Obama could not have been clearer about his intentions to replace what he denigrated as the old “right-wing,” “individualistic bootstrap myth” with a collectivist order—pure Marx. Such sentiments were underscored by other statements from his career, including that “redistributionist” radio interview unearthed by bloggers and mentioned above. Media on the left and most media on the right just let these choice scoops lie, flopping on the Internet, denying them the mainstream oxygen that would have turned them into living, breath- ing campaign issues. This same blanket of silence lay heavily on those of us who judged the evidence as it lay there, untrumpeted, unheralded, almost entirely unreported, subtly pressuring us not to break ranks. If a story broke in the forest and no one reported it . . . It was as if the s-word (socialist) came with a gag. I remember feeling that way at CNN. I remember thinking extra long and hard before one of my regular appearances on the political roundtable of the old Lou Dobbs show about whether to use the word “socialist” on the air (I’d al- ready used it in my column), triple-checking already double-checked facts, reevaluating the evidence, almost as though I didn’t trust myself. If no one else was talking about it, could it be true? If no one else was bringing it up, did it matter? Such questions are unavoidable in the silence of a sound booth. What I was responding to, however, was the force of taboo—the unspoken vow of si- lence. No one in the mainstream media, liberal or conservative, wanted to talk about it. Finally, I overcame the ultrasensitivity and wondered aloud on CNN whether as president “Obama will lead the country in a socialist direction” and was instantly accused of “Red-baiting” by the next panelist. Coincidentally or not, I never resumed regular appearances on Dobbs after that, and my contract was not renewed. Even National Review’s Kurtz, with his clear-cut and ground- breaking reportage, at that time danced around directly calling Obama or his New Party affiliation “socialist,” arguing that what was important here was not the label, but rather the fact that Obama and the New Party were clearly far to the left of mainstream liberalism.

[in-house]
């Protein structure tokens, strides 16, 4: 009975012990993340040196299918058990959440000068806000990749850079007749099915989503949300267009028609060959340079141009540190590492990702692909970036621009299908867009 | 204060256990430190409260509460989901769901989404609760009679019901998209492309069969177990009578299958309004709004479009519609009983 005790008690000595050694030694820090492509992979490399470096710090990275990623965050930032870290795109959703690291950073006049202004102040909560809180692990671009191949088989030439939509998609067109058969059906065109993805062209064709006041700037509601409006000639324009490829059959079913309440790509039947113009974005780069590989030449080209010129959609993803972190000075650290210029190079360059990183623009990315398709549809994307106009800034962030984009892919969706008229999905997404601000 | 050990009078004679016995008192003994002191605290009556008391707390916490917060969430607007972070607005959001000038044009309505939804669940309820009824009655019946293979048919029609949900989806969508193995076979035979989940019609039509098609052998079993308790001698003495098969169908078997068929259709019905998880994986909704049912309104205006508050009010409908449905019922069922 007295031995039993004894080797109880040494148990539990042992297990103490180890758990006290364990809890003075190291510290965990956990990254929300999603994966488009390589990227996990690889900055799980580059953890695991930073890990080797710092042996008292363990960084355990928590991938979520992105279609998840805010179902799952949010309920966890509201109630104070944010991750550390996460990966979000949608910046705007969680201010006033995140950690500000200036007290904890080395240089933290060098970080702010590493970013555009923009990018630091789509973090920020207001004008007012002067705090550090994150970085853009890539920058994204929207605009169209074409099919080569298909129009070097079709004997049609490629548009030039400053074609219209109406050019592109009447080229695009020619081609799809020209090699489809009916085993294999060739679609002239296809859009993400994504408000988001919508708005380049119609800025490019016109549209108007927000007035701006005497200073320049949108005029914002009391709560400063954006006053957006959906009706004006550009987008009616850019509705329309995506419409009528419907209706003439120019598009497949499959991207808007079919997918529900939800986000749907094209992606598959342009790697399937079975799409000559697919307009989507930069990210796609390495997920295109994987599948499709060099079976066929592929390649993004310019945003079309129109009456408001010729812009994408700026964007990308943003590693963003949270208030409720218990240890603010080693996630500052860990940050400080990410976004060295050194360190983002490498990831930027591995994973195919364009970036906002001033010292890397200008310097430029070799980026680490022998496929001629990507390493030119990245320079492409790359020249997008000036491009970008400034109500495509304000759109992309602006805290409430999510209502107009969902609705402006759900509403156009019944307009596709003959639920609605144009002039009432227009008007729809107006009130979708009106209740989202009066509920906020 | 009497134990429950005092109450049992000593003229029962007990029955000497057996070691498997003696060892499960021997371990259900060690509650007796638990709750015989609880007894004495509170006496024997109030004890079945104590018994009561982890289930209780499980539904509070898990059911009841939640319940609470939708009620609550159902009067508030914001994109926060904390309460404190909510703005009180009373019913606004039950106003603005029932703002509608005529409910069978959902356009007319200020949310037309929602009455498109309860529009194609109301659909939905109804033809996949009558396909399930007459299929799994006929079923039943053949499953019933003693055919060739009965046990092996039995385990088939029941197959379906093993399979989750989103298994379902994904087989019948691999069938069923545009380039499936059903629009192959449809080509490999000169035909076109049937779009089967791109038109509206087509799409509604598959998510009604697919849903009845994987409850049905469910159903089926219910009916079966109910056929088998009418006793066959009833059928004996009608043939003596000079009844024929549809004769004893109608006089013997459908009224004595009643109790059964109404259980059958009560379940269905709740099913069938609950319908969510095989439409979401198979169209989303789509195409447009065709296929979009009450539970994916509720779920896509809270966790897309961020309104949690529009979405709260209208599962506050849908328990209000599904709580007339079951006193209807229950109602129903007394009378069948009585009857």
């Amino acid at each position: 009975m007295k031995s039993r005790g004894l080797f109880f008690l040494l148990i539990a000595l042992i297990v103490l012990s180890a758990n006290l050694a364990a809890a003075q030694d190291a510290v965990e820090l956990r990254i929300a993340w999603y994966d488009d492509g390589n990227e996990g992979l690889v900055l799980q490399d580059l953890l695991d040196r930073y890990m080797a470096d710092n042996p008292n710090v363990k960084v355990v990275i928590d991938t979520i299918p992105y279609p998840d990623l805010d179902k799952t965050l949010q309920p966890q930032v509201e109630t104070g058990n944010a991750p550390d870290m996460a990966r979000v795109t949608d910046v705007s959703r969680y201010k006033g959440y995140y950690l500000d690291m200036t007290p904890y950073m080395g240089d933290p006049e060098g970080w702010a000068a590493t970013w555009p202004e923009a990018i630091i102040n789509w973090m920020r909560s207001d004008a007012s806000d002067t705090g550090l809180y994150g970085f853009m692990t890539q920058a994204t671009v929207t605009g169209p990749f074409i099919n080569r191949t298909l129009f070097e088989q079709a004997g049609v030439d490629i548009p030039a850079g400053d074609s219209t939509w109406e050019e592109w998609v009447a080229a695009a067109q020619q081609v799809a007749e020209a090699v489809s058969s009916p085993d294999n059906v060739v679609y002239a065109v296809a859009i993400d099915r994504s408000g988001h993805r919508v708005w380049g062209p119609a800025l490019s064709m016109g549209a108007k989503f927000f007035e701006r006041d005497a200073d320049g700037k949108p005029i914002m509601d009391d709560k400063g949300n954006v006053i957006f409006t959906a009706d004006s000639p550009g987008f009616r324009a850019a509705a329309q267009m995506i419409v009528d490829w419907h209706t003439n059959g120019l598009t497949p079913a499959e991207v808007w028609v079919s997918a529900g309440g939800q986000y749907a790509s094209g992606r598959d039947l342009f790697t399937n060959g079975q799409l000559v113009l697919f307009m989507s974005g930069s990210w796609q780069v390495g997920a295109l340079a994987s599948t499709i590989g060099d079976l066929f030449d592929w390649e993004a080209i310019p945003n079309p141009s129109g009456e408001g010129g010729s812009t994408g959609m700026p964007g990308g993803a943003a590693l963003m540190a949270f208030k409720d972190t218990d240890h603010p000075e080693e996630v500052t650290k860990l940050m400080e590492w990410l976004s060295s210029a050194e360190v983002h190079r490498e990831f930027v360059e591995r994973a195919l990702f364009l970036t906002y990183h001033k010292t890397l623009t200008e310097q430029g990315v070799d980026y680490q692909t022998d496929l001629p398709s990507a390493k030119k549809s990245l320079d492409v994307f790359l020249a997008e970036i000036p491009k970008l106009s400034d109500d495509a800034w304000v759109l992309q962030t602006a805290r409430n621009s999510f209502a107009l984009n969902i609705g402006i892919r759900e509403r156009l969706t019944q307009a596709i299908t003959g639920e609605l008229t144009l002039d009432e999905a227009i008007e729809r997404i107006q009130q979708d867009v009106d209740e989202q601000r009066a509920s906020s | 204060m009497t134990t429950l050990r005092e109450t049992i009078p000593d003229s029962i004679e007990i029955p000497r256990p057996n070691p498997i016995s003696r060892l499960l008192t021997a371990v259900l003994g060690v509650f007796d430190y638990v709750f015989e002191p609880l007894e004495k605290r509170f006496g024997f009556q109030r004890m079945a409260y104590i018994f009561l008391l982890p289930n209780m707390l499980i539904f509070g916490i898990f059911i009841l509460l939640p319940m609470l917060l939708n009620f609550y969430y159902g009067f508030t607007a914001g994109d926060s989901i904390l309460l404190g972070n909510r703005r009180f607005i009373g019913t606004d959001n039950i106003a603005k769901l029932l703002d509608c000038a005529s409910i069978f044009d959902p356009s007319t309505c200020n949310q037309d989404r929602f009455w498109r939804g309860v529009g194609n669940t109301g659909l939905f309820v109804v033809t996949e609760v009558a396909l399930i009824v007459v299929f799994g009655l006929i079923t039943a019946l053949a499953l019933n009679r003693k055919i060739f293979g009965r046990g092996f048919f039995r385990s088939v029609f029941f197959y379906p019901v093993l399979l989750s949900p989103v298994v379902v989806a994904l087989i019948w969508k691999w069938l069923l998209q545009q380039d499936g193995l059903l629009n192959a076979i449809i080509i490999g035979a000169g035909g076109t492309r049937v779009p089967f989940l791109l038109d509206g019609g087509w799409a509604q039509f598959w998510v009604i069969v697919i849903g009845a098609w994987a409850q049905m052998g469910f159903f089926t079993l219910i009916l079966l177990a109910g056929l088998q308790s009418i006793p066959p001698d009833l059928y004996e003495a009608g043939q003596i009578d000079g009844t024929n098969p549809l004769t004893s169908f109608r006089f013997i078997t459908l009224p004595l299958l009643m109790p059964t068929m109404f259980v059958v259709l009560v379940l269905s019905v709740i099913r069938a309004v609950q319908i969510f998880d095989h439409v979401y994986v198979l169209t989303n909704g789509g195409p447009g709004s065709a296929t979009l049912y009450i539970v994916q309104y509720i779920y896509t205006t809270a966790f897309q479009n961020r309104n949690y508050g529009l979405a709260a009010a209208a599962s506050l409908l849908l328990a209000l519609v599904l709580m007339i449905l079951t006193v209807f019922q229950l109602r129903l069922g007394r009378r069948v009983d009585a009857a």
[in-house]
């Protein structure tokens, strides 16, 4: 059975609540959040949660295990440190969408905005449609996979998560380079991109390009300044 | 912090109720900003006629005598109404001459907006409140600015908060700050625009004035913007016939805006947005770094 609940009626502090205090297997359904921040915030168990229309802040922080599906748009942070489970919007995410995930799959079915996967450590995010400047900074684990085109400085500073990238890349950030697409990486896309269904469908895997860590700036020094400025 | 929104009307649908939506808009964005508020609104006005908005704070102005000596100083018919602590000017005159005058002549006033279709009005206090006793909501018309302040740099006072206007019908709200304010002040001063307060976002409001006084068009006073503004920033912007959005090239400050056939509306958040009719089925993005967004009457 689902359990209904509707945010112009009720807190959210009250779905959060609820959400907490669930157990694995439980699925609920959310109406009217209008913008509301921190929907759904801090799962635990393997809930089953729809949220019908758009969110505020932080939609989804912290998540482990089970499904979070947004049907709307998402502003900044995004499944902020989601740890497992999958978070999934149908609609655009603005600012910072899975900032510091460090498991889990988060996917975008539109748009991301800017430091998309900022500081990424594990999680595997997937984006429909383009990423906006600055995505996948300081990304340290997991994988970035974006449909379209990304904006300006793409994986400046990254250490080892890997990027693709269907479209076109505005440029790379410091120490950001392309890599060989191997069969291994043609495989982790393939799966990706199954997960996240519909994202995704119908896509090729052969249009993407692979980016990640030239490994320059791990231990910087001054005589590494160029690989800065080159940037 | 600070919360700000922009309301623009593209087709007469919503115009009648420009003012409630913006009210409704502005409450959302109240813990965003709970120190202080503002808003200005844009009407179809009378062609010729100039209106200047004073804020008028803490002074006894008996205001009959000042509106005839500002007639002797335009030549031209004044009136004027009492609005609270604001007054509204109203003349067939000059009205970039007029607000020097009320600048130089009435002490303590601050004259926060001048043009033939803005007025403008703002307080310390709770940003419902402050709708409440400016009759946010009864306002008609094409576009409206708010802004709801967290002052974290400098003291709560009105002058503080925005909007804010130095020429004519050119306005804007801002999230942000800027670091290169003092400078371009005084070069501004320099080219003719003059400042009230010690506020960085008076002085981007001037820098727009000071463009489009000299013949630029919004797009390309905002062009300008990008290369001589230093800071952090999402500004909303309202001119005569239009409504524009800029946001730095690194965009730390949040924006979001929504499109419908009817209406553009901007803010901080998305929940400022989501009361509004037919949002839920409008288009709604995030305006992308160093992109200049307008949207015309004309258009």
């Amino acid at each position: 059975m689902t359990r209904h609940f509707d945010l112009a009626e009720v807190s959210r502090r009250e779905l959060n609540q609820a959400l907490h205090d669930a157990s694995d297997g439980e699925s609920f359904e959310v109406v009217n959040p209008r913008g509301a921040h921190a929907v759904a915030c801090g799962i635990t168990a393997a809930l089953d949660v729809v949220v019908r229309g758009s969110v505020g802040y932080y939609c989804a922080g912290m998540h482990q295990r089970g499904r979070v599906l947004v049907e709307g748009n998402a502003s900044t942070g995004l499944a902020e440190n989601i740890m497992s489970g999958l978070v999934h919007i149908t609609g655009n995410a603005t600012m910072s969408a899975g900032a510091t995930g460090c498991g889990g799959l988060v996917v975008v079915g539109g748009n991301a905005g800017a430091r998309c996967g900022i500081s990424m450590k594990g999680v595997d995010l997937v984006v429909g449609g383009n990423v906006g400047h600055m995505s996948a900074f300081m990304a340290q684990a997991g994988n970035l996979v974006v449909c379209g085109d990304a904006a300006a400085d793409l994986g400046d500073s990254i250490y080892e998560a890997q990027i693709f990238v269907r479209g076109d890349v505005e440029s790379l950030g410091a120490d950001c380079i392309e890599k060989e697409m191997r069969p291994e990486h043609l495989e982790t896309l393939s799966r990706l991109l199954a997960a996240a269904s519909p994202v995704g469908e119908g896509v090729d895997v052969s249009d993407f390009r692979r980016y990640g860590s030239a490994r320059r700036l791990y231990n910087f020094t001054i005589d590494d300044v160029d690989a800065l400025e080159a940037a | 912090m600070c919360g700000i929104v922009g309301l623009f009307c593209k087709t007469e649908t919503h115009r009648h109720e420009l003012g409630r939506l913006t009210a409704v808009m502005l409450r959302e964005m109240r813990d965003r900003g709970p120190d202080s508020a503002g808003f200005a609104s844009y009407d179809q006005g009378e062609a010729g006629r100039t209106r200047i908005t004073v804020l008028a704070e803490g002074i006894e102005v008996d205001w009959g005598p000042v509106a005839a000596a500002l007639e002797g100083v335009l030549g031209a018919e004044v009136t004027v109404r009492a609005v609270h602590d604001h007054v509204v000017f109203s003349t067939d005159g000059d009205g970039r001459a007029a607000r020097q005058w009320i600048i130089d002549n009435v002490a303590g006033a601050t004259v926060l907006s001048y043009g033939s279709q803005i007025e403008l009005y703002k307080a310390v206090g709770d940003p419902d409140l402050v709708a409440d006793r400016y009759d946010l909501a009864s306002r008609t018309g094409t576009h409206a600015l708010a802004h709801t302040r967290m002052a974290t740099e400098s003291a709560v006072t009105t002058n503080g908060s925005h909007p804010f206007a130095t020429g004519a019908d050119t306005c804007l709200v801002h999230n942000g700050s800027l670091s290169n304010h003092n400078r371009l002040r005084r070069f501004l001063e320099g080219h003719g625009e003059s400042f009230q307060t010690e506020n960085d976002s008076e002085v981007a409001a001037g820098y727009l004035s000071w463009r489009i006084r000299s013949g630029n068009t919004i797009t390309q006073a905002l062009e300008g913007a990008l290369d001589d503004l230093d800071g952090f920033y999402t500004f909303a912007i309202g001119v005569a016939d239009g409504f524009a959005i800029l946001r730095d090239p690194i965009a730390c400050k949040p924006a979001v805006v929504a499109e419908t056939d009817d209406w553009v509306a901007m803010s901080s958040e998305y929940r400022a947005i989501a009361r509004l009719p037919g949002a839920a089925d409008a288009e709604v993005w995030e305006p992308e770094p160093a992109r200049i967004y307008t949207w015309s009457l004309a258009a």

I disagree. The label, the clarity, is always of paramount importance.51 Of course, with Krauthammer at Fox summarily disposing of the label that set off the cry of “Red-baiting” at CNN, little wonder mum remained the word. It still does. As long as Obama, or anyone else, isn’t correctly identified and discussed as being “socialist” or “Marxist,” his place and that of others like him in the continuum of American liberalism is secure; the same goes for the socialist tenets of American liberalism in general. (In 1933, the Democratic Party should have changed its name to the Democratic Socialist Party. The Republican rem- nant would have done well to take the name Constitutionalist Party.) This is the identical argument I frequently make about our failure to speak freely about Islam—and yes, absolutely, our deferential attitudes toward the two ideologies are deeply and tragically related.

I much appreciated the counsel of a British writer named Adam Shaw. Describing the wide range of socialists, so labeled, in British and European politics, and commenting on the contortions of the American media, particularly conservatives in the media, to avoid the “obvious fact [that] President Obama is quite clearly a socialist,” he tried to shine a little wisdom across the water: “To call someone a socialist is not conspiratorial, and it is not fear-mongering; it is simply the truth, and it is time for some in the conservative media to take a deep breath and admit it—America has a socialist leading the country. Welcome to the club: It stinks!”52